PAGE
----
Tanzania has relaxed the mining sector regulations that require local companies to own controlling stake in multinationals.
Once seen as too ambitious, the Mining Sector Regulations 2018 required Tanzanian companies to have at least 51 per cent stake in mining firms while multinationals were to partner with their locally owned institutions.
The regulations and the Mining Act amendments, which were part of mineral sector reforms, were meant to give the government a bigger share of the mining sector pie.
Additionally, they sought to boost the participation of Tanzanian nationals and firms in multinationals’ operations.
But a year later, further amendments have seen procedural ownership percentage reduced to 20 per cent.
Analysts say that Tanzania, though endowed with abundant minerals, still feels little impact on its revenue collection or even on lives of most Tanzanians over the years.
The new Mining (Local Content) (Amendments) Regulations, 2019 reduced ownership restriction for local mining firms and financial institutions’ preference.
Indigenous Tanzanian companies, under the amended regulations, now have to own a minimum 20 per cent equity.
The Mining Regulations on Local Content (2018) defined an indigenous Tanzanian company as one “incorporated under the Companies Act that (a) has at least 51 per cent of its equity owned by a citizen or citizens of Tanzania; and (b) has Tanzanian citizens holding at least 80 per cent of executive and senior management positions and one hundred per cent of non-managerial and other positions.”
Miners have welcomed the amendment, saying it will make the mining industry vibrant.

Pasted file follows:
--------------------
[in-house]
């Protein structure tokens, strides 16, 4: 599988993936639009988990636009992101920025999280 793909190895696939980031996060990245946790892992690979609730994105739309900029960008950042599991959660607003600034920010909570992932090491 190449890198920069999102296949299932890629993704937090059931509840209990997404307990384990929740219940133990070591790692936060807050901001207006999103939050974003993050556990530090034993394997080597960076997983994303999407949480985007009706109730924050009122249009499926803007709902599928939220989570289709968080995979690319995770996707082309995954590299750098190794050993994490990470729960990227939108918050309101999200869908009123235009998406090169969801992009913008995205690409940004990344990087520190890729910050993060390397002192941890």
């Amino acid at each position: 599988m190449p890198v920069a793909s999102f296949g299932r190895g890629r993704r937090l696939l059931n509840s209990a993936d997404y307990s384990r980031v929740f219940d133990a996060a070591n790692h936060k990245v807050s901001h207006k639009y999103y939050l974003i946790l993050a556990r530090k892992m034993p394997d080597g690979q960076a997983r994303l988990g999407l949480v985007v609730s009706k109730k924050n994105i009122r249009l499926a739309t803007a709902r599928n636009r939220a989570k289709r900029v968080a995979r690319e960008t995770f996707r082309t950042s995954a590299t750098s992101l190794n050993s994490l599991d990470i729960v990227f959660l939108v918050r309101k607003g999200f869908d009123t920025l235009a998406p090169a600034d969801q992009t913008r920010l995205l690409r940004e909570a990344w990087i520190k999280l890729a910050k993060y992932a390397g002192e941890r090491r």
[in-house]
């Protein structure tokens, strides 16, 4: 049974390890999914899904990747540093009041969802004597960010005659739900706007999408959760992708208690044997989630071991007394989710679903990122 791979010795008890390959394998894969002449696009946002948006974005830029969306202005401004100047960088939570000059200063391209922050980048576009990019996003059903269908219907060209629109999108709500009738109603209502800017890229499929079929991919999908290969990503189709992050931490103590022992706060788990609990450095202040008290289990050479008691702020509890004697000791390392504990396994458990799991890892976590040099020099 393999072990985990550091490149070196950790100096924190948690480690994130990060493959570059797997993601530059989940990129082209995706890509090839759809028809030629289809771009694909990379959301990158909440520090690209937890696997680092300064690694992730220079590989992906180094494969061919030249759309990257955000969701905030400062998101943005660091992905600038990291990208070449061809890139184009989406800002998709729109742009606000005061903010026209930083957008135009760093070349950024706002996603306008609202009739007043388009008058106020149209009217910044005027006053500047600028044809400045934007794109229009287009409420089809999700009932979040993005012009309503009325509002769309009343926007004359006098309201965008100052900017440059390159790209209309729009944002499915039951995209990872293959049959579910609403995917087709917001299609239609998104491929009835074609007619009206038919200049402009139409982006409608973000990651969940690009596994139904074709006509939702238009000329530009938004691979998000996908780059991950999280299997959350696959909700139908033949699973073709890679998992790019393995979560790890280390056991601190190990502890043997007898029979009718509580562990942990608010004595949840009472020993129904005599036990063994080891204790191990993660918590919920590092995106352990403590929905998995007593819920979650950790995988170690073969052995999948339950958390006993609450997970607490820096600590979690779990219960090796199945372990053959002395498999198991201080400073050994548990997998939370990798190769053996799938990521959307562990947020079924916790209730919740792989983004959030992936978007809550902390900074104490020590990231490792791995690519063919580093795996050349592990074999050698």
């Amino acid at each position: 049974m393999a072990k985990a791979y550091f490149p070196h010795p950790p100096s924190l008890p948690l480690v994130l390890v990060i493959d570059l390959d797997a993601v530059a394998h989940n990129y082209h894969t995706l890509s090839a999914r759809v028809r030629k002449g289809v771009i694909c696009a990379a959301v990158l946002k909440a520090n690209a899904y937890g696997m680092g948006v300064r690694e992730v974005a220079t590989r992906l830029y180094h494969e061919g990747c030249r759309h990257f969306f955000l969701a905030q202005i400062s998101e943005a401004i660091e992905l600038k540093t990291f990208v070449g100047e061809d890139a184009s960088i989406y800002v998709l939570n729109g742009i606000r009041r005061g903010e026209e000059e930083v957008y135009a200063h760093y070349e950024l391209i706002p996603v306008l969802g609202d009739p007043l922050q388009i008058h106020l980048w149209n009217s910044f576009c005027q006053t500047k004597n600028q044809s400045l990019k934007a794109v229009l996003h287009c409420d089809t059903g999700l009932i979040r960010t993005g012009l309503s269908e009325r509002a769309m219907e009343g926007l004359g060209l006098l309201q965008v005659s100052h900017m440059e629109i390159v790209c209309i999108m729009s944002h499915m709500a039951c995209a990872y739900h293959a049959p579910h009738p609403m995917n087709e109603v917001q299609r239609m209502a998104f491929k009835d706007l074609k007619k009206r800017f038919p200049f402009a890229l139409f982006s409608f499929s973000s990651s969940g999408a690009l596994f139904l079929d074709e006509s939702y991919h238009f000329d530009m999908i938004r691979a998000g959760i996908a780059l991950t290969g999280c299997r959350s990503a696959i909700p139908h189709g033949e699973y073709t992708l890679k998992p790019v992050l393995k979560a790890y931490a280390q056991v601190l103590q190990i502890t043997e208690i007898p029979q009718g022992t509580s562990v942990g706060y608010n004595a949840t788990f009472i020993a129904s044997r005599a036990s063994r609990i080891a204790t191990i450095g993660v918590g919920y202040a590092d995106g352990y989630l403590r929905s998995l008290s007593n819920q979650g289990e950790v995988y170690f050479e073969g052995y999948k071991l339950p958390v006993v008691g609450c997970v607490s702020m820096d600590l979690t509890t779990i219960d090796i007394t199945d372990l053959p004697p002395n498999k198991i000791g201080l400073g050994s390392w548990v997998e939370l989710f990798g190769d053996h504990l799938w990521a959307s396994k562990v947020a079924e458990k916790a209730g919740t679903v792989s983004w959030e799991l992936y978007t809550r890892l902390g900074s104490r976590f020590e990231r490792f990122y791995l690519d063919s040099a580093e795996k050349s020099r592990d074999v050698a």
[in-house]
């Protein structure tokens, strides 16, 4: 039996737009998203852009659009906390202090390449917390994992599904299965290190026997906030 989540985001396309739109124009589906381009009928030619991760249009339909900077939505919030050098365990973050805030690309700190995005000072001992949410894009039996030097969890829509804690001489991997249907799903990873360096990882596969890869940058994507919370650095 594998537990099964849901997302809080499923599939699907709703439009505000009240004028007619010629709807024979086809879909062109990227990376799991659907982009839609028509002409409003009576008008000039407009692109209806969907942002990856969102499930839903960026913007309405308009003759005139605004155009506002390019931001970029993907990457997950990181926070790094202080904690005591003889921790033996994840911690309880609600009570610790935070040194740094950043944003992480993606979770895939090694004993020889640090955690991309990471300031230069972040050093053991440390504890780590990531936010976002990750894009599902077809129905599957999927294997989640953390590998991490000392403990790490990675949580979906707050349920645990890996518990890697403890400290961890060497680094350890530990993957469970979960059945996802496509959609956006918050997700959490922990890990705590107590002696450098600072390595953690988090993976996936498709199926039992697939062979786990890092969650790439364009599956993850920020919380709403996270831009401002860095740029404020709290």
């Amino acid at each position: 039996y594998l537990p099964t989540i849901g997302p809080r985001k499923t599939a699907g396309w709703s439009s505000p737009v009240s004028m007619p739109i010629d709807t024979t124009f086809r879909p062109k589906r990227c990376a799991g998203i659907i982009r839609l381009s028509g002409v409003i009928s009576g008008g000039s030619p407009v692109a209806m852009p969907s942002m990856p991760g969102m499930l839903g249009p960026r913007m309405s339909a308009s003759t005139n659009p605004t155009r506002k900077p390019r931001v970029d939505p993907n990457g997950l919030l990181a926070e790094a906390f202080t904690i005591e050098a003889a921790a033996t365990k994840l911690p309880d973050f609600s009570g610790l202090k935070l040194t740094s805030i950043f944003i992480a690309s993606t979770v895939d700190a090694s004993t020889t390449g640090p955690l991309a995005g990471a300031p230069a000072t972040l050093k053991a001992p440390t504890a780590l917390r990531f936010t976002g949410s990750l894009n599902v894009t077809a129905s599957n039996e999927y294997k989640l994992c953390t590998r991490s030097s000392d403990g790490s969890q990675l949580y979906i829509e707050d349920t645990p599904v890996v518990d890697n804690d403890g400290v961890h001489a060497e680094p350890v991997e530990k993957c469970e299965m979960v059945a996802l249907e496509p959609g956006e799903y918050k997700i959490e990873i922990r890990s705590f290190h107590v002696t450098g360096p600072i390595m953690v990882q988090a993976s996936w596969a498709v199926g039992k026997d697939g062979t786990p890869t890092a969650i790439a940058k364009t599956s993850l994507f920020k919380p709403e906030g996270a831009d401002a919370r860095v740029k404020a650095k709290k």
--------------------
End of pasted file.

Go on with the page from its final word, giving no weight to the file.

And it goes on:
“Many local companies, be they contractors, sub contractors, licensees, do not have the capital and capacity needed to bring about development in the mining activities,” said Mbwaike Mahyenga one of the miners in Mwanza.
“As much as we find it hard to admit that we run short in that respect, things such as machinery are expensive for some local companies.”
The Mining Regulations on Local Content (2019), which came into effect on February 8, opened the gates for more local commercial banks to participate in mining activities.
The new regulations slightly reduced the stringent banking requirements, as not many banks operating in Tanzania fall under the definition of “indigenous Tanzanian banks.”
The word ‘indigenous’ was deleted, allowing mining companies and all other entities involved in the sector to maintain bank accounts in a Tanzanian bank with not less than 20 per cent Tanzanian shareholders.
Amendment of regulation 36 (2) states that, “For the purpose of this regulation, ‘Tanzanian Bank’ means a bank that has 100 per cent Tanzanian or not less than 20 per cent of Tanzanian shareholding.”
Keeping the local content spirit as previous regulations, the Mining Regulations on Local Content (2019) still affects international banks like Barclays, Standard Chartered Plc, Stanbic Bank and First National Bank Tanzania Ltd — which is 100 per cent owned by the First Rand Group — a large financial services provider based in South Africa. Other banks are KCB Bank, Commercial Bank of Africa and Access Bank Plc.
Economists say that it is a welcome move since the new regulations will allow more local banks, which are not wholly Tanzanian-owned to provide services to the sector.
The calls for changes in the mining laws were partly due to claims that some miners, especially multinationals, were evading tax.
The new structure seeks to establish even participation in mining activities by local entities including contractors, subcontractors, insurance companies and financial institutions.
Early last month, parliament of Tanzania approved a Bill designed to relieve small-scale miners of the burden of paying withholding tax of 5 per cent and 18 per cent value added tax, leaving the holders of a primary licence with a 7 per cent tax obligation only